On Fiction and Adab in Medieval Arabic Literature
|Herausgeber: ||Kennedy, Philip F|
|Umfang/Format: ||XXII, 326 pages|
|Ausstattung: ||Book (Hardback)|
|Abmessungen: ||17.00 × 24.00 cm|
|Edition: ||1. Auflage|
|Preise: ||98,00 Eur[D] / 100,80 Eur[A]|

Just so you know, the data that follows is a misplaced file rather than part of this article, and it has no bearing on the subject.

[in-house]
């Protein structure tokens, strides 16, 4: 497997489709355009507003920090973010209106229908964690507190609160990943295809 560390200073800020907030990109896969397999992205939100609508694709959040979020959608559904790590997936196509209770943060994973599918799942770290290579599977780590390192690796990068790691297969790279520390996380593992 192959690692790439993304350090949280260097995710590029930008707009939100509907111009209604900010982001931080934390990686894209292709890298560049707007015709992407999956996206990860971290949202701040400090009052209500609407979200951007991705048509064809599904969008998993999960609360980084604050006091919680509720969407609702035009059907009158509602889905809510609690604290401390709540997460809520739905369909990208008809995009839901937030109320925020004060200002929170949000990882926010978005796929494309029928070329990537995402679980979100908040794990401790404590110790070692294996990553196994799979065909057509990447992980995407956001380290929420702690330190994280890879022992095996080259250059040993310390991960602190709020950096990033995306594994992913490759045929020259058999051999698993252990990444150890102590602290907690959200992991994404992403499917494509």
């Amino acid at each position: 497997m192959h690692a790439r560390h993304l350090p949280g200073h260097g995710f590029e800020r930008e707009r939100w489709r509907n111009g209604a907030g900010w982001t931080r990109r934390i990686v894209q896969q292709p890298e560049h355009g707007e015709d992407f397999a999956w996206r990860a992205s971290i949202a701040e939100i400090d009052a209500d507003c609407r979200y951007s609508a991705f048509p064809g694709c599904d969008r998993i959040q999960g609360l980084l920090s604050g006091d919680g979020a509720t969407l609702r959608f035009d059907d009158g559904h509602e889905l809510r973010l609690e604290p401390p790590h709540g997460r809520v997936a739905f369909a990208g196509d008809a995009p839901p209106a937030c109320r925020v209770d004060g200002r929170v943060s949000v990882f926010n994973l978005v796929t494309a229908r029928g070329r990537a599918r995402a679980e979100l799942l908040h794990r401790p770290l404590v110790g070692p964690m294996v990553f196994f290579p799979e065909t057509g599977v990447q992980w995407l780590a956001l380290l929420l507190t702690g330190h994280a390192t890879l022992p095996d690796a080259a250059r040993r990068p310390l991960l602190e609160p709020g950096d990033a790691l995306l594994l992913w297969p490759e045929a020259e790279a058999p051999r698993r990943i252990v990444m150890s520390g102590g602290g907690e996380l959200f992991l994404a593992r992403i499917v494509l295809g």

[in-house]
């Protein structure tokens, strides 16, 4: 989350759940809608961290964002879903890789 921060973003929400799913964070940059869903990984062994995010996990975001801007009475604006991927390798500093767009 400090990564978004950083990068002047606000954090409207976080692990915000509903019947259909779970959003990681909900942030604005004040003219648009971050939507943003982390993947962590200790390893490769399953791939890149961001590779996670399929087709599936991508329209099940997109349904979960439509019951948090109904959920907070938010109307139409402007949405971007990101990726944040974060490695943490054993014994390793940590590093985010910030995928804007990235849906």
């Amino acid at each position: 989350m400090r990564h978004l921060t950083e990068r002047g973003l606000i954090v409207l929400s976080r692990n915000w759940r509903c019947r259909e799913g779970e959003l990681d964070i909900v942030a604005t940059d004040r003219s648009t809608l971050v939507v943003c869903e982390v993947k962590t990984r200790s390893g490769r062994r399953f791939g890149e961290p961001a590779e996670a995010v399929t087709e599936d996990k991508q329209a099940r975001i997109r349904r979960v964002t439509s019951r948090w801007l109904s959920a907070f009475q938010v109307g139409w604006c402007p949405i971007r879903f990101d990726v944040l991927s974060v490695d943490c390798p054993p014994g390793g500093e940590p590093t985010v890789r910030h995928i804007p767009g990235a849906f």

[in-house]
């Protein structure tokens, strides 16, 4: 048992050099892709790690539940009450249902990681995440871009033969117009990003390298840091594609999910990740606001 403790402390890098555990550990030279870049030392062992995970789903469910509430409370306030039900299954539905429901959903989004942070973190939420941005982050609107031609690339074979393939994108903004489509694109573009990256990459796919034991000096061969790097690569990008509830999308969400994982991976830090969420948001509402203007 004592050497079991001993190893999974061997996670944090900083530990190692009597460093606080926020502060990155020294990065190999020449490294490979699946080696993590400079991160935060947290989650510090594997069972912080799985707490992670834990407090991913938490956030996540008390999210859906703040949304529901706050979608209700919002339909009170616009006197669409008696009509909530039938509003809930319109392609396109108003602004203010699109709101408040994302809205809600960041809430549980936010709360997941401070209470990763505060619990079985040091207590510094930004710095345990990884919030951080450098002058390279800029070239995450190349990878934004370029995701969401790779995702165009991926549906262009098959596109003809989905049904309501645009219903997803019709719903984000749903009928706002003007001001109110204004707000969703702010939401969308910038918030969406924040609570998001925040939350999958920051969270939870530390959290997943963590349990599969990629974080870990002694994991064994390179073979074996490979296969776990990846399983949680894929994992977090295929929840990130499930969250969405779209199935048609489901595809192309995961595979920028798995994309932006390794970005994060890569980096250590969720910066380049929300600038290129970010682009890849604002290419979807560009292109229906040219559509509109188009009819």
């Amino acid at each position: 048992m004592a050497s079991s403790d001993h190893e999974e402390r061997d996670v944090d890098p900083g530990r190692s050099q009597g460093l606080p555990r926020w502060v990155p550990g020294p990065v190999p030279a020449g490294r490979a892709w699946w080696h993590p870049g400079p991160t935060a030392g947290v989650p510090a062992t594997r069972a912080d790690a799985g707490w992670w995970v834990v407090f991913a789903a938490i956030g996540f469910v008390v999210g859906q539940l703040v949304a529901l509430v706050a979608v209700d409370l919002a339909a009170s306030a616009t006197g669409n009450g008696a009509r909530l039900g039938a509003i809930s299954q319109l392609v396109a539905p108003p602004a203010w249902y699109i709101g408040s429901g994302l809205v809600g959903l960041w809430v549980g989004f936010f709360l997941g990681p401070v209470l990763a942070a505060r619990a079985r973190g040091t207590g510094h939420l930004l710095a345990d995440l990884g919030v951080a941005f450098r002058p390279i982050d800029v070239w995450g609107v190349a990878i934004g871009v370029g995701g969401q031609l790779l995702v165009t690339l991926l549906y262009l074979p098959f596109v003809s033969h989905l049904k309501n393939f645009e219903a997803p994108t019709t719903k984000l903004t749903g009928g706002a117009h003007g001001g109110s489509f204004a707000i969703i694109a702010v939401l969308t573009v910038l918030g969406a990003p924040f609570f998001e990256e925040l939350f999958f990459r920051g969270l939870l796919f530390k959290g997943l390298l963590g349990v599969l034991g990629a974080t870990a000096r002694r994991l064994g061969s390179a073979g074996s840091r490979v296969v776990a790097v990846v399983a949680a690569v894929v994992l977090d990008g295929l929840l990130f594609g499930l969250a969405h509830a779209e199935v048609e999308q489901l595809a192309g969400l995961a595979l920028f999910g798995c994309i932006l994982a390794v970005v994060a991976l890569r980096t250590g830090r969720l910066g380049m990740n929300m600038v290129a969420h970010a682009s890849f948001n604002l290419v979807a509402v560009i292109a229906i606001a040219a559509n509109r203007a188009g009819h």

The authors of this volume are some of the principal scholars of the field of Medieval Arabic literature and include Stefan Leder, Julia Bray, James Montgomery, Michael Cooperson, Daniel Beaumont and Dwight Reynolds. The book is a natural complement to Stefan Leder’s Story-Telling in the Framework of Non-Fictional Arabic Literature*, and furthers our understanding of some of the issues dealt with in the earlier tome. It deals chiefly, and variously, with the rhetoric, semantics, epistemology and humanistic mythology of narrative in the canon of Adab (medieval Arabic Belles Lettres) and related narrative literatures. “What is fiction (or fictional)?” and “What is Adab?” are essentially hanging questions that shape or affect the essays in various ways; literatures dealt with include: the Iqd al-Farid of the Andalusian humanistic writer Ibn Abd Rabbih; the Arabian Nights; the pre-Islamic Battles Days of the Arabs (Ayyam al-Arab); manuals of dream interpretation; historiography; stories of the signs of Muhammad’s prophetic vocation; early Islamic travel accounts; and hagiographical writing.